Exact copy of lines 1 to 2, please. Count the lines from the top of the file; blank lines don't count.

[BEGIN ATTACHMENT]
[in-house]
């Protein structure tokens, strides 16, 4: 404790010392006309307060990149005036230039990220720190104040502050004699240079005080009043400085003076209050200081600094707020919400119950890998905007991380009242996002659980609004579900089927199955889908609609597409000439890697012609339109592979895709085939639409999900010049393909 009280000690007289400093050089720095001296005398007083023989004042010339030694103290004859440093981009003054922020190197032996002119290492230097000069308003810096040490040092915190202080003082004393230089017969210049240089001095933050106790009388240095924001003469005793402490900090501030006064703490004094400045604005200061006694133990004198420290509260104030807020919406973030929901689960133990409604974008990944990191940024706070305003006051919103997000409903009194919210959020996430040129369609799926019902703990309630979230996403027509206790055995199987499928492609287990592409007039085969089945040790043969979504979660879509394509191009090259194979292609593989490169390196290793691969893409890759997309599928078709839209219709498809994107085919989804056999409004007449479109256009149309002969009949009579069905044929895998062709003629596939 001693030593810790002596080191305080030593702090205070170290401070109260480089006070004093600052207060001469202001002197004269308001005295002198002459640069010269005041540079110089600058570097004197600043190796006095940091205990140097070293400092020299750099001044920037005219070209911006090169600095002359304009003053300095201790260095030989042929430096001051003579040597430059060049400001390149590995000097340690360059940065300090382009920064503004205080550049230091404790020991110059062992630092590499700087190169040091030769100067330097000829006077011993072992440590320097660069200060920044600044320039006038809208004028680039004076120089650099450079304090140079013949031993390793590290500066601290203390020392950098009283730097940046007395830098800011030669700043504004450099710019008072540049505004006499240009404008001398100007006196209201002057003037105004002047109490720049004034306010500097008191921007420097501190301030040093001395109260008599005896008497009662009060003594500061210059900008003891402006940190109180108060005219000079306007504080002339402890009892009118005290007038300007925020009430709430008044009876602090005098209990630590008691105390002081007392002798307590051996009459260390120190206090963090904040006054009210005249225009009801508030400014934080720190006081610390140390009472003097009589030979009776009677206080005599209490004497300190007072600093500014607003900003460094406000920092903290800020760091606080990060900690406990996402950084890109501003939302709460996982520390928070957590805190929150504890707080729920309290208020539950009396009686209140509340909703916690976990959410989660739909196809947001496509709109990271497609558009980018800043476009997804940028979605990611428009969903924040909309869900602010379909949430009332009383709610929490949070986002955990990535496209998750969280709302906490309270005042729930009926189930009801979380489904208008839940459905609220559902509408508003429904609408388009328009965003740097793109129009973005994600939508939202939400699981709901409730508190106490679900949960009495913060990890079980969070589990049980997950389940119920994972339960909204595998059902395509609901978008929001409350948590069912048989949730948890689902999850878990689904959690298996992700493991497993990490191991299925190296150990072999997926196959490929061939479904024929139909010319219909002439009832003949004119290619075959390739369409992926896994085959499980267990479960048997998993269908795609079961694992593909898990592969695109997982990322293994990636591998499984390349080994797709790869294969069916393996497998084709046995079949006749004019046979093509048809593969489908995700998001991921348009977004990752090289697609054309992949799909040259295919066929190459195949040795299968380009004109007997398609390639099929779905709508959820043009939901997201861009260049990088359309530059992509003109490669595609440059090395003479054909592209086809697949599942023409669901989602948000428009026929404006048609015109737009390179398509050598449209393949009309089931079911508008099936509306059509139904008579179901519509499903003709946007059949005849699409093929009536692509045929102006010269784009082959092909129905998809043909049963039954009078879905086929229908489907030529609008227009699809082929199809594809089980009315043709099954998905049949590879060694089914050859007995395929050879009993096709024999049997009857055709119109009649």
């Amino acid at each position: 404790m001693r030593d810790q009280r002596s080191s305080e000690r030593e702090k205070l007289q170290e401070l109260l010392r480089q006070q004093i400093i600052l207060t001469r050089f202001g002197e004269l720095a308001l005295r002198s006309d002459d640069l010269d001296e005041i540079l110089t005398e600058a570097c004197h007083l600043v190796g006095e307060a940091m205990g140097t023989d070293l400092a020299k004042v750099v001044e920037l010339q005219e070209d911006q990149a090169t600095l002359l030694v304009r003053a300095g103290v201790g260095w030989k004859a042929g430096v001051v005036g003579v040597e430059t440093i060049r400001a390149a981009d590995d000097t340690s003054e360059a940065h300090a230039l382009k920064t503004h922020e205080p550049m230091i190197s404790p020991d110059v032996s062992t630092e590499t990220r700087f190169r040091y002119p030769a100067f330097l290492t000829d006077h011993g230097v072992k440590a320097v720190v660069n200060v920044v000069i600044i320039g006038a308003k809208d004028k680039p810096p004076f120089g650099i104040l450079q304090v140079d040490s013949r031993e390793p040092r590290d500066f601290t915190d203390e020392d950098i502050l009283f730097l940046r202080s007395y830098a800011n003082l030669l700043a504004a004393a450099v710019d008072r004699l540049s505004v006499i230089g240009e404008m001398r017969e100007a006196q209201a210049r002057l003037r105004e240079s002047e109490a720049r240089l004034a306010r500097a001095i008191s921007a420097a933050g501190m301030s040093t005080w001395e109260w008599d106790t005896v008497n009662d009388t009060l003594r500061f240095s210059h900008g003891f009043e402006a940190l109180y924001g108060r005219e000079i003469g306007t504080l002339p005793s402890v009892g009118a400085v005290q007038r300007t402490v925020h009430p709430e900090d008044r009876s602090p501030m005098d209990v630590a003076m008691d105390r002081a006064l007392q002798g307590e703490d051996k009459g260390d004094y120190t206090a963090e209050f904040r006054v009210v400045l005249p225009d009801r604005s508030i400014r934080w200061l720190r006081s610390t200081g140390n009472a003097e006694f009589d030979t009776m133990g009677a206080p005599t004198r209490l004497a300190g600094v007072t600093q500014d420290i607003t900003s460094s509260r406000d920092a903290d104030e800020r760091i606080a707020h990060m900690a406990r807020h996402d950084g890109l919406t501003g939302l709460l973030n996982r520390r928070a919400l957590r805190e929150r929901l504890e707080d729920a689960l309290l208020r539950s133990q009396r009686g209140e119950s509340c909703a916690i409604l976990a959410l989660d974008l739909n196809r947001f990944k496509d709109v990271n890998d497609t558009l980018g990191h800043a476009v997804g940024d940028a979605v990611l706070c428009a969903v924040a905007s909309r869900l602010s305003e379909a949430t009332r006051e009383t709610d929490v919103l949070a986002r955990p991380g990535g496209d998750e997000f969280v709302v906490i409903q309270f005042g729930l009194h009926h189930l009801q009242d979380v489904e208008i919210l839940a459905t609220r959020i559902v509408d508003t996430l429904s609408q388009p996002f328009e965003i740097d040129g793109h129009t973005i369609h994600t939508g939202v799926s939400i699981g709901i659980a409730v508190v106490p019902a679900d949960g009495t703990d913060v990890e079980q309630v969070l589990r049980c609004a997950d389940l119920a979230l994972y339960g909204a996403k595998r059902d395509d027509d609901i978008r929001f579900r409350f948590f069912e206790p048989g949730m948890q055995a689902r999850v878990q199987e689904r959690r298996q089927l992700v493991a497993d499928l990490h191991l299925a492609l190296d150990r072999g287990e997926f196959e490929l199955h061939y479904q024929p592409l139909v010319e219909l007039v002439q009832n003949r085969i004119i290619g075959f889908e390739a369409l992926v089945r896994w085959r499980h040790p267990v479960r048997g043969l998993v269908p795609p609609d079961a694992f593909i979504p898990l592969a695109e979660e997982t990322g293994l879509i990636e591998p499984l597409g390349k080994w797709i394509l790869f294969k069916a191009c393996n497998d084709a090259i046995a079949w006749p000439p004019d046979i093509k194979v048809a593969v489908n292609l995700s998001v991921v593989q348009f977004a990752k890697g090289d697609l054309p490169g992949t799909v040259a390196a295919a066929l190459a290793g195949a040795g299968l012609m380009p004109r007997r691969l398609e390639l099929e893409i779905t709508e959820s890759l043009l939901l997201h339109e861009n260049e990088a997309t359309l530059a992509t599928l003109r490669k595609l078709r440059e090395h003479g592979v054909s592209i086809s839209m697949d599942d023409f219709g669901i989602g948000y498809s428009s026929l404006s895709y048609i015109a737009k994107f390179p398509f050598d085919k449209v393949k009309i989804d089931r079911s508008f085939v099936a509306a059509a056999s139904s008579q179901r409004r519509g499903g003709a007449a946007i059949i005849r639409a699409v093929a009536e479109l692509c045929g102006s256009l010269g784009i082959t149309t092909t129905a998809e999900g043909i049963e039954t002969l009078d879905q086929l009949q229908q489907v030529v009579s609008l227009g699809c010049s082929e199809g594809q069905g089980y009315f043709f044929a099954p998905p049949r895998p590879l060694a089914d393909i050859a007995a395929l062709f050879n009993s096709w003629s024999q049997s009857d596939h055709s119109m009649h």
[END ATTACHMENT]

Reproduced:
[in-house]
């Protein structure tokens, strides 16, 4: 404790010392006309307060990149005036230039990220720190104040502050004699240079005080009043400085003076209050200081600094707020919400119950890998905007991380009242996002659980609004579900089927199955889908609609597409000439890697012609339109592979895709085939639409999900010049393909 009280000690007289400093050089720095001296005398007083023989004042010339030694103290004859440093981009003054922020190197032996002119290492230097000069308003810096040490040092915190202080003082004393230089017969210049240089001095933050106790009388240095924001003469005793402490900090501030006064703490004094400045604005200061006694133990004198420290509260104030807020919406973030929901689960133990409604974008990944990191940024706070305003006051919103997000409903009194919210959020996430040129369609799926019902703990309630979230996403027509206790055995199987499928492609287990592409007039085969089945040790043969979504979660879509394509191009090259194979292609593989490169390196290793691969893409890759997309599928078709839209219709498809994107085919989804056999409004007449479109256009149309002969009949009579069905044929895998062709003629596939 001693030593810790002596080191305080030593702090205070170290401070109260480089006070004093600052207060001469202001002197004269308001005295002198002459640069010269005041540079110089600058570097004197600043190796006095940091205990140097070293400092020299750099001044920037005219070209911006090169600095002359304009003053300095201790260095030989042929430096001051003579040597430059060049400001390149590995000097340690360059940065300090382009920064503004205080550049230091404790020991110059062992630092590499700087190169040091030769100067330097000829006077011993072992440590320097660069200060920044600044320039006038809208004028680039004076120089650099450079304090140079013949031993390793590290500066601290203390020392950098009283730097940046007395830098800011030669700043504004450099710019008072540049505004006499240009404008001398100007006196209201002057003037105004002047109490720049004034306010500097008191921007420097501190301030040093001395109260008599005896008497009662009060003594500061210059900008003891402006940190109180108060005219000079306007504080002339402890009892009118005290007038300007925020009430709430008044009876602090005098209990630590008691105390002081007392002798307590051996009459260390120190206090963090904040006054009210005249225009009801508030400014934080720190006081610390140390009472003097009589030979009776009677206080005599209490004497300190007072600093500014607003900003460094406000920092903290800020760091606080990060900690406990996402950084890109501003939302709460996982520390928070957590805190929150504890707080729920309290208020539950009396009686209140509340909703916690976990959410989660739909196809947001496509709109990271497609558009980018800043476009997804940028979605990611428009969903924040909309869900602010379909949430009332009383709610929490949070986002955990990535496209998750969280709302906490309270005042729930009926189930009801979380489904208008839940459905609220559902509408508003429904609408388009328009965003740097793109129009973005994600939508939202939400699981709901409730508190106490679900949960009495913060990890079980969070589990049980997950389940119920994972339960909204595998059902395509609901978008929001409350948590069912048989949730948890689902999850878990689904959690298996992700493991497993990490191991299925190296150990072999997926196959490929061939479904024929139909010319219909002439009832003949004119290619075959390739369409992926896994085959499980267990479960048997998993269908795609079961694992593909898990592969695109997982990322293994990636591998499984390349080994797709790869294969069916393996497998084709046995079949006749004019046979093509048809593969489908995700998001991921348009977004990752090289697609054309992949799909040259295919066929190459195949040795299968380009004109007997398609390639099929779905709508959820043009939901997201861009260049990088359309530059992509003109490669595609440059090395003479054909592209086809697949599942023409669901989602948000428009026929404006048609015109737009390179398509050598449209393949009309089931079911508008099936509306059509139904008579179901519509499903003709946007059949005849699409093929009536692509045929102006010269784009082959092909129905998809043909049963039954009078879905086929229908489907030529609008227009699809082929199809594809089980009315043709099954998905049949590879060694089914050859007995395929050879009993096709024999049997009857055709119109009649």